My books are a comforting trip back in time when good manners were valued and expectations for behavior were cut like glass.  Most important to me though, were the stories' emphasis on home and family.  Nearly every novel has a loving mother who volunteers at church and school, sees that her children and husband eat a good breakfast, and still bakes brownies from scratch...or gingerbread, as one of my favorites tells.  Dad works at the office in the city and comes home tired and put-out but shakes it all down with the help of Mother and her pineapple upside-down cake.  The family dog and kid brother help too.  Oh, if only...

Still, as far removed as 2017 is from the Atomic Age (and all those bomb shelters that were never used), we have it pretty good now too.  Medical care is at nearly science fiction-level, we have the internet and cell phones, movies and books on-demand, and many other magnificent things.  I'm not completely idealizing the purity of the 1950's - I'm just saying that it's some kind of wonderful to escape to a simpler time every now and then when the biggest problem in life is whether the prom dress you made will be as pretty as the illustration on the pattern cover.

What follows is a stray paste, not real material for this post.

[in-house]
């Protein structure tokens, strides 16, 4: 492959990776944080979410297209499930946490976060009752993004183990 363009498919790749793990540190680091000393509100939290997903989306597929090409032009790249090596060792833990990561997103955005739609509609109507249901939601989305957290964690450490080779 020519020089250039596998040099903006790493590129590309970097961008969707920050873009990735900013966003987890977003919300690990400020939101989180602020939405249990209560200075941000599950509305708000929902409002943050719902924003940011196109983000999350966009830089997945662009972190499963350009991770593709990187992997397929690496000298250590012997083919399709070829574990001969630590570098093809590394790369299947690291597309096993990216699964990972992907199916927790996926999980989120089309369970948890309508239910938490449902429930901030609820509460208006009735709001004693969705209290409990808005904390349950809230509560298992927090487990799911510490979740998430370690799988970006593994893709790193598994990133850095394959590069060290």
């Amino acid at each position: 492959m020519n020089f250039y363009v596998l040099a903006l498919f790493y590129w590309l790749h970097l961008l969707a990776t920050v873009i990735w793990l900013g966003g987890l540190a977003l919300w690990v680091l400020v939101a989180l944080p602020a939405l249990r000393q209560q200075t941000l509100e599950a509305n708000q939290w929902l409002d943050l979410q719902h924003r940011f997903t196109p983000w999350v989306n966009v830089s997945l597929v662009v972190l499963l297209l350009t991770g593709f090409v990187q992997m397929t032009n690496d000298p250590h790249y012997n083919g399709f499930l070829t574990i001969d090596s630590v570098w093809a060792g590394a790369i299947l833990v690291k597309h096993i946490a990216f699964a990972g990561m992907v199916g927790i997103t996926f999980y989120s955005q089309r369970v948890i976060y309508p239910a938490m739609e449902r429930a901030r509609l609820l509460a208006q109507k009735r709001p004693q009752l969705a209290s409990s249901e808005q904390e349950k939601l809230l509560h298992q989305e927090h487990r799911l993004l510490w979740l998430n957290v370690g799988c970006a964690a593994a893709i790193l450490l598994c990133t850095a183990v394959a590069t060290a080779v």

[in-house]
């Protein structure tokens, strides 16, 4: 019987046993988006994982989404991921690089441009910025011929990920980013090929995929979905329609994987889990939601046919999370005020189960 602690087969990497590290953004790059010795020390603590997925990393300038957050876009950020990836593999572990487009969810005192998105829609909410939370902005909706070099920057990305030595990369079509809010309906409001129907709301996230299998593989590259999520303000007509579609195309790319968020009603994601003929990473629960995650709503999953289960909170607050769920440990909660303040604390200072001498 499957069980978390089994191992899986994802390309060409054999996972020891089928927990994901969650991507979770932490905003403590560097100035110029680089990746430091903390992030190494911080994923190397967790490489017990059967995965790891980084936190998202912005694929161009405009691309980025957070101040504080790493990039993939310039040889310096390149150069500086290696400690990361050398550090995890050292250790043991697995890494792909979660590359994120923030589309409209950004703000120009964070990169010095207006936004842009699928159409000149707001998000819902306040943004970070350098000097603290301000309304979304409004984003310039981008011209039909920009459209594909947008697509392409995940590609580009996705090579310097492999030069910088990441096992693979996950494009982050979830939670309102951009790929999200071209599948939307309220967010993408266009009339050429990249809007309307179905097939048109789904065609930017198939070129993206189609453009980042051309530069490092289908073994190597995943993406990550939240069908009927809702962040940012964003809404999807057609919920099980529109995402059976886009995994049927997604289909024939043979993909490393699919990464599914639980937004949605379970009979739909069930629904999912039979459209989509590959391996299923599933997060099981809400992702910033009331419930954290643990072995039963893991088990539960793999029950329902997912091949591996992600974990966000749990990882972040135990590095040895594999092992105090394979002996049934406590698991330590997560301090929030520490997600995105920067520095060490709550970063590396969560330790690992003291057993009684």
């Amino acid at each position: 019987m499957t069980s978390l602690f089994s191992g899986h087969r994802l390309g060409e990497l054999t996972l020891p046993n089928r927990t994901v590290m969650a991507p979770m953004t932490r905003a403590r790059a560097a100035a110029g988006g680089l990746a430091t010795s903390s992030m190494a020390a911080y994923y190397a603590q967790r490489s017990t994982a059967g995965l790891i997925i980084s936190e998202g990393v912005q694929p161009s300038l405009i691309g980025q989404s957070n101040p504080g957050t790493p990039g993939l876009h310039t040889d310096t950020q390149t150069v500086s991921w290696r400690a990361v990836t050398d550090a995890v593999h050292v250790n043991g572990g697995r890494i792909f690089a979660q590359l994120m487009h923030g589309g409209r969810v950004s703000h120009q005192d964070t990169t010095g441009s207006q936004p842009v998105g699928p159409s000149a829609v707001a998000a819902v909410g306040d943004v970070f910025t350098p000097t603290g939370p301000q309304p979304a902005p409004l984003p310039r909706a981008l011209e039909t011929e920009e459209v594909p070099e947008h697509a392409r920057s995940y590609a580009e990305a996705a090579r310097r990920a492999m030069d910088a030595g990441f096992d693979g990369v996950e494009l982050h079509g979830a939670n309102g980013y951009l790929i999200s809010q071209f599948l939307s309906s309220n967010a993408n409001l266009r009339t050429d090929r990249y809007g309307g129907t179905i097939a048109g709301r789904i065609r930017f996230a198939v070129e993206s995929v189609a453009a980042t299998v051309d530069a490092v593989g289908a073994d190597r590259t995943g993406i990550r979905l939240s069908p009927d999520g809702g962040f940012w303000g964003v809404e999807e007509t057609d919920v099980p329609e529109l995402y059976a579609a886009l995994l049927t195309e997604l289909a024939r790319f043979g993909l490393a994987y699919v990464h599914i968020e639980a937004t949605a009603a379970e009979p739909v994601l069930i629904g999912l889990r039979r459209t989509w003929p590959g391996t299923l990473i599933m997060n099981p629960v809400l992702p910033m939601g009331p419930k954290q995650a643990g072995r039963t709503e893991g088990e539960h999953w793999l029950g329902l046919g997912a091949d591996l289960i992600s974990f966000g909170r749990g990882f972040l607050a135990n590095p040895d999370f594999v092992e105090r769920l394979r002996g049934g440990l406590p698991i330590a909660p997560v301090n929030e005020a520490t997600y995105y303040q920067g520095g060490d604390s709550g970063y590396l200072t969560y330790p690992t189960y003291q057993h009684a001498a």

Come with me to the suburban 1950's.  Your reboot is ensured.

~

Some favorites:

Wait for Marcy by Rosamund du Jardin -  (Marcy is known as "Squirt", a nickname she detests.)

Sister of the Bride by Beverly Clearly - (Oh how you'll cry!)

Almost April by Zoa Sherburne - (A sudden tragedy which surprisingly aligns with the 21st century too.)

~

And, there is one elusive novel that I have never been able to locate after reading it once in the 8th grade.  It must have been dear to me as the story line has never left me.  A girl's mother is institutionalized and while she is gone from home a beneficent housekeeper takes her place.  But when Mother is well enough to return, our heroine is torn between the warm replacement and the mother she all but forgot.  Does this outline ring a bell with anyone?

Finally, do you have a tender 1950's teenage novel that has remained steadfast in your heart?